As Tensions Worsen, Iran and Britain Prepare to Act, or React

Iran warns against further escalation, as British officials debate next move

Months of mounting tensions between Iran and the West have centered on tit-for-tat measures and official statements. Everyone says they don’t want the situation to worsen, then something else happens, and it worsens.

Starting with non-distinct US allegations about Iran doing something, the situation is now increasingly about oil tankers. At the start of July, British Marines captured Iran’s Grace 1 tanker, full of oil.. Britain accused the tanker of going to Syria, saying it would violate the US ban on Iran selling oil, and the EU ban on Syria buying oil.

Iran had been demanding the ship’s release, and after a couple of weeks of that going nowhere, Iran captured a British-flagged tanker late last week. Iranian officials say it was a “reciprocal” move, and that the British ship broke maritime rules.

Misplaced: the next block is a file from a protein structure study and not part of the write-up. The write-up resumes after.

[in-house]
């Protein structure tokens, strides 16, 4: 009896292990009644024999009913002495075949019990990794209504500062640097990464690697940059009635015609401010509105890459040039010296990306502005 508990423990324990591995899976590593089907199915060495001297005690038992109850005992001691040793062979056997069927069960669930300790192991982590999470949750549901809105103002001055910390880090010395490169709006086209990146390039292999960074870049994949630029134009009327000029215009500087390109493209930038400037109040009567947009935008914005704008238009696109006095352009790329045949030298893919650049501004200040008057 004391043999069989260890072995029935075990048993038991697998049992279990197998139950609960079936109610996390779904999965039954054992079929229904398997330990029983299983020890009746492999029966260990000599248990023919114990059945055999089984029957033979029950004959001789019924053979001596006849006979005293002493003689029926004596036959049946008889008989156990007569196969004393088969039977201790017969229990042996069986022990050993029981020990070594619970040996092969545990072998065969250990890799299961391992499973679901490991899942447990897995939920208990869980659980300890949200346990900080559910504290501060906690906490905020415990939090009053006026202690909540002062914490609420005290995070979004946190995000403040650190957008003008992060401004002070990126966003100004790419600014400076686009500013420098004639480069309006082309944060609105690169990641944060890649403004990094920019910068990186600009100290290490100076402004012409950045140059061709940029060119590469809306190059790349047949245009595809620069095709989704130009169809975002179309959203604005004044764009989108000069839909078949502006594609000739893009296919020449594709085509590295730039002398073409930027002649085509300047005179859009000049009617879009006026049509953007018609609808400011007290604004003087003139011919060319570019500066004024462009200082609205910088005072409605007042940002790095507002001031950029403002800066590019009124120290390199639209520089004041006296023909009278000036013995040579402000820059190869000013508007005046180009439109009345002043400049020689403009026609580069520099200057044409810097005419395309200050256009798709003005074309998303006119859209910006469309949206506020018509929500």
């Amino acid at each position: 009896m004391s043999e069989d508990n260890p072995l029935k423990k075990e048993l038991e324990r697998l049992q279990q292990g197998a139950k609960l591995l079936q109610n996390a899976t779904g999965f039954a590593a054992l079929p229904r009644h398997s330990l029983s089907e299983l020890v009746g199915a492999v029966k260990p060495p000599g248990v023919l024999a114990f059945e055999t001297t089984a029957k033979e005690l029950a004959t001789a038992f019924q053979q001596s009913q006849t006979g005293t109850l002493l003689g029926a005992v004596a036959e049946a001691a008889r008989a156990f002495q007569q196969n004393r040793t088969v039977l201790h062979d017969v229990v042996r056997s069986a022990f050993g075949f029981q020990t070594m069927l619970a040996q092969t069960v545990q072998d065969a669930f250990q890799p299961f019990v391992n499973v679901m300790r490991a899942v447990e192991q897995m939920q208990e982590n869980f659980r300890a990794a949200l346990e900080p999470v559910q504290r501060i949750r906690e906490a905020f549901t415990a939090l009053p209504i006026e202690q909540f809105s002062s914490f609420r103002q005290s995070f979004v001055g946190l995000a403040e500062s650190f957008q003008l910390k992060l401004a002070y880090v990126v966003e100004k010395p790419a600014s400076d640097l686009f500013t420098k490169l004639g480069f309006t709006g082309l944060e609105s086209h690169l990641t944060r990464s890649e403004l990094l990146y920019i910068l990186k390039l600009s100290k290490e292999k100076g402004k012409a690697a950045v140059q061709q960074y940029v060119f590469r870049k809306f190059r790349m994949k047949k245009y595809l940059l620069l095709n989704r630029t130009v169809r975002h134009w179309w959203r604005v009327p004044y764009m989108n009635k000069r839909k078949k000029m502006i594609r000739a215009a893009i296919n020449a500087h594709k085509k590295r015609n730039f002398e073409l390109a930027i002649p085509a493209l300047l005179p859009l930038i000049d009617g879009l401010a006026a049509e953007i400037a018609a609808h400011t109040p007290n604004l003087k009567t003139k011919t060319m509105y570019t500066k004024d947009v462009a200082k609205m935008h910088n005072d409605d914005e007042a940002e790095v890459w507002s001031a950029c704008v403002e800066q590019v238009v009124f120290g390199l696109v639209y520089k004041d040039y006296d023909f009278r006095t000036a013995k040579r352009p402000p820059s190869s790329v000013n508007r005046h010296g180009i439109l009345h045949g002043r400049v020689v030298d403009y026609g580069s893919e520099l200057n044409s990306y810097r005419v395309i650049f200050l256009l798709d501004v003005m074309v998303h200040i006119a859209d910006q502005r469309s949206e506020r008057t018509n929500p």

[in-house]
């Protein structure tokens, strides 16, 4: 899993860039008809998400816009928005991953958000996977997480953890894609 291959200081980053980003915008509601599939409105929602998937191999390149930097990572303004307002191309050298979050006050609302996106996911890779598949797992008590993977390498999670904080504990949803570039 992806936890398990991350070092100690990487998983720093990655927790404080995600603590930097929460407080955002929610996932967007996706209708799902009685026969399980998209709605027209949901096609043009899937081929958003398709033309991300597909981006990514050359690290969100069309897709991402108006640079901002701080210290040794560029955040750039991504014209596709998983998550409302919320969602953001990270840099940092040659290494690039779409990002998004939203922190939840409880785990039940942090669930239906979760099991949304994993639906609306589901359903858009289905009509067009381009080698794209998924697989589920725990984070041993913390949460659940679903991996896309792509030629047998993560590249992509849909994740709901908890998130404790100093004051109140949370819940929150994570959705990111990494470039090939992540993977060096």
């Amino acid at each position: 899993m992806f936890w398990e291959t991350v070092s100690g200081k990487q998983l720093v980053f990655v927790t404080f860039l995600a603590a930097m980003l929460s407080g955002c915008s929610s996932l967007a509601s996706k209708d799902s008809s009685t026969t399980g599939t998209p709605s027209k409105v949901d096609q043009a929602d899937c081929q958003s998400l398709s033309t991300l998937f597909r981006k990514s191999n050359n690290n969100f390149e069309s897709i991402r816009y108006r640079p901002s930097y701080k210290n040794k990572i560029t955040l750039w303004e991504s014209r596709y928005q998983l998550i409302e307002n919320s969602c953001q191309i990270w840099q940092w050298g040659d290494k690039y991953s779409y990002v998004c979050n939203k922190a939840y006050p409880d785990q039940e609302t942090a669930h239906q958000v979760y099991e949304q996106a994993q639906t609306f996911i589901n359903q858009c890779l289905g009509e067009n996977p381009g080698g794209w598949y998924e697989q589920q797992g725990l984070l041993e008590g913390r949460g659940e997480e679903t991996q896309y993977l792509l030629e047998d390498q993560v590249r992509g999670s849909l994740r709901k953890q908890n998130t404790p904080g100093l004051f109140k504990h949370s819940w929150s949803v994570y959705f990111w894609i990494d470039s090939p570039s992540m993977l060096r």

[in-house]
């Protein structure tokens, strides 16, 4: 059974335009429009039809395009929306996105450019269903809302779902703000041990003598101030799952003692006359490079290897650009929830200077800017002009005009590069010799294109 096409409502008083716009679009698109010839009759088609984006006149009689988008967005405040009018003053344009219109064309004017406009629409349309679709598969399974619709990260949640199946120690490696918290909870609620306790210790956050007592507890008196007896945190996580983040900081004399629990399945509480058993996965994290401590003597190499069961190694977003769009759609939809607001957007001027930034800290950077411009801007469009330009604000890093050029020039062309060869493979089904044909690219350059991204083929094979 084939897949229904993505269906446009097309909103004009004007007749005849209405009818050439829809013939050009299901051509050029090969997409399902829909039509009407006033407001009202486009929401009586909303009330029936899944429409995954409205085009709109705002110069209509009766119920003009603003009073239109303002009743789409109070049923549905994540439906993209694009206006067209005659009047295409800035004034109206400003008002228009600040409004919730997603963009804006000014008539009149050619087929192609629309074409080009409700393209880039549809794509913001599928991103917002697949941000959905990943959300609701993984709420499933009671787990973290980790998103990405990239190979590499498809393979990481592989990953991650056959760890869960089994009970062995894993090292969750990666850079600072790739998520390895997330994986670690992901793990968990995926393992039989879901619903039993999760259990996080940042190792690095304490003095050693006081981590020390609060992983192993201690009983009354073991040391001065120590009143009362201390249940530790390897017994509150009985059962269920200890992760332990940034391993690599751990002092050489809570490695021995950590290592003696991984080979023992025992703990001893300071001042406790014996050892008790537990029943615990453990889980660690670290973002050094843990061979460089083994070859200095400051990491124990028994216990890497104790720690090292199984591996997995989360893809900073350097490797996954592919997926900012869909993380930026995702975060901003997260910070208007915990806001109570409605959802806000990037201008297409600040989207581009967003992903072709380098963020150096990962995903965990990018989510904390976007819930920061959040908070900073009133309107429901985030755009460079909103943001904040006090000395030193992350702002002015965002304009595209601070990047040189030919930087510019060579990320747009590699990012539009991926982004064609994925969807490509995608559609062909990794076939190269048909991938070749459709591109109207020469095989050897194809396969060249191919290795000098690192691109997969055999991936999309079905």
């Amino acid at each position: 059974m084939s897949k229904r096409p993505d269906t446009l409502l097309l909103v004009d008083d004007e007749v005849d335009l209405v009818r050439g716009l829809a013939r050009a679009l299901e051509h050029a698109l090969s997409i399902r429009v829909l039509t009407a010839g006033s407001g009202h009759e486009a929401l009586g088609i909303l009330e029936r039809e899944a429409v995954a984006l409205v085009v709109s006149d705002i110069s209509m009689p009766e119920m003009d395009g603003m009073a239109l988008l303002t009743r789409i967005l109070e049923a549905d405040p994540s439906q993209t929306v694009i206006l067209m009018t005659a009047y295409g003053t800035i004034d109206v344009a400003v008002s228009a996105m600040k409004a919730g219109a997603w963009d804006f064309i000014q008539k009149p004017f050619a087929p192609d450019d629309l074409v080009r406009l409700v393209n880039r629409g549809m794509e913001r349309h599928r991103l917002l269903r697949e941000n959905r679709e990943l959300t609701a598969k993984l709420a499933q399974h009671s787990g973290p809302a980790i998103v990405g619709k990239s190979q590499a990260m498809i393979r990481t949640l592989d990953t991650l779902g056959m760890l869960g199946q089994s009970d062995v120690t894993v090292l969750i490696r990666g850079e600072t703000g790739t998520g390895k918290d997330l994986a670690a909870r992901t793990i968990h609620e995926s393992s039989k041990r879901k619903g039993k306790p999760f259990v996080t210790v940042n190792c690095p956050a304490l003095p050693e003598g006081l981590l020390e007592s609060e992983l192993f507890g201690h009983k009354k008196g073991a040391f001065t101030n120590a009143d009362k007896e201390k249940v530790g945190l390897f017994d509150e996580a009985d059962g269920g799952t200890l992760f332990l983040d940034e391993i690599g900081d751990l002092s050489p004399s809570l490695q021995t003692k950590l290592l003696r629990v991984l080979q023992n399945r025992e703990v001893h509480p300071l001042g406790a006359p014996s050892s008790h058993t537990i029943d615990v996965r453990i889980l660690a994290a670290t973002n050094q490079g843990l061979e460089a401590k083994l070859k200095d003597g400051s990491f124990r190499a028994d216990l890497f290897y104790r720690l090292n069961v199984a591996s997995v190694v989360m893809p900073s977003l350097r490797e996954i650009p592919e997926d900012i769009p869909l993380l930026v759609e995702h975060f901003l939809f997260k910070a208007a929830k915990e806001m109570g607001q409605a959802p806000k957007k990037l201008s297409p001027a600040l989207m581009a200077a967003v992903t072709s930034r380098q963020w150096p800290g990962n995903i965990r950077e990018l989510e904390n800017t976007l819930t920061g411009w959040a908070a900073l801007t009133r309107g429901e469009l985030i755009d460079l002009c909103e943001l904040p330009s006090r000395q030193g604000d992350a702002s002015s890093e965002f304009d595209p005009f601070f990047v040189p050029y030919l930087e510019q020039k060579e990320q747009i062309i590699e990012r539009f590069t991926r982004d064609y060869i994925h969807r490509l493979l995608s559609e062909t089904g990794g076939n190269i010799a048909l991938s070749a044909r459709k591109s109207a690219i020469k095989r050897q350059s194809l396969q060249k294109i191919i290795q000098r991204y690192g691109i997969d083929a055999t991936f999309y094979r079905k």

But that still leaves both Iran and the UK at odds with one another, and both waiting to see who moves never, and what they’ll do in response. British officials are expected to announce some response on Monday, but over the weekend have been mum on what that looks like.

That likely reflects concerns about making missteps and making things even worse. Iran seems quite aware of that, and their UK envoy warned Britain to avoid further escalation, while saying Iran remains “ready for any scenario.”

British officials have emphasized their readiness too, but once again don’t seem to be sure what they’re readying for, or even whether they’re readying to act against Iran, or react if Iran does something else.

As far as it goes, the expectation on both sides is whatever is coming, warnings aside, will be even worse. US officials see to be quite comfortable with the situation continuing to spiral as well, as Secretary of State Mike Pompeo says he sees no reason to think Iran will choose the path of a “normal nation.” Pompeo has been leading the US march to escalate with Iran for months, and is seen as a major advocate of war.

Author: Jason Ditz

Jason Ditz is senior editor of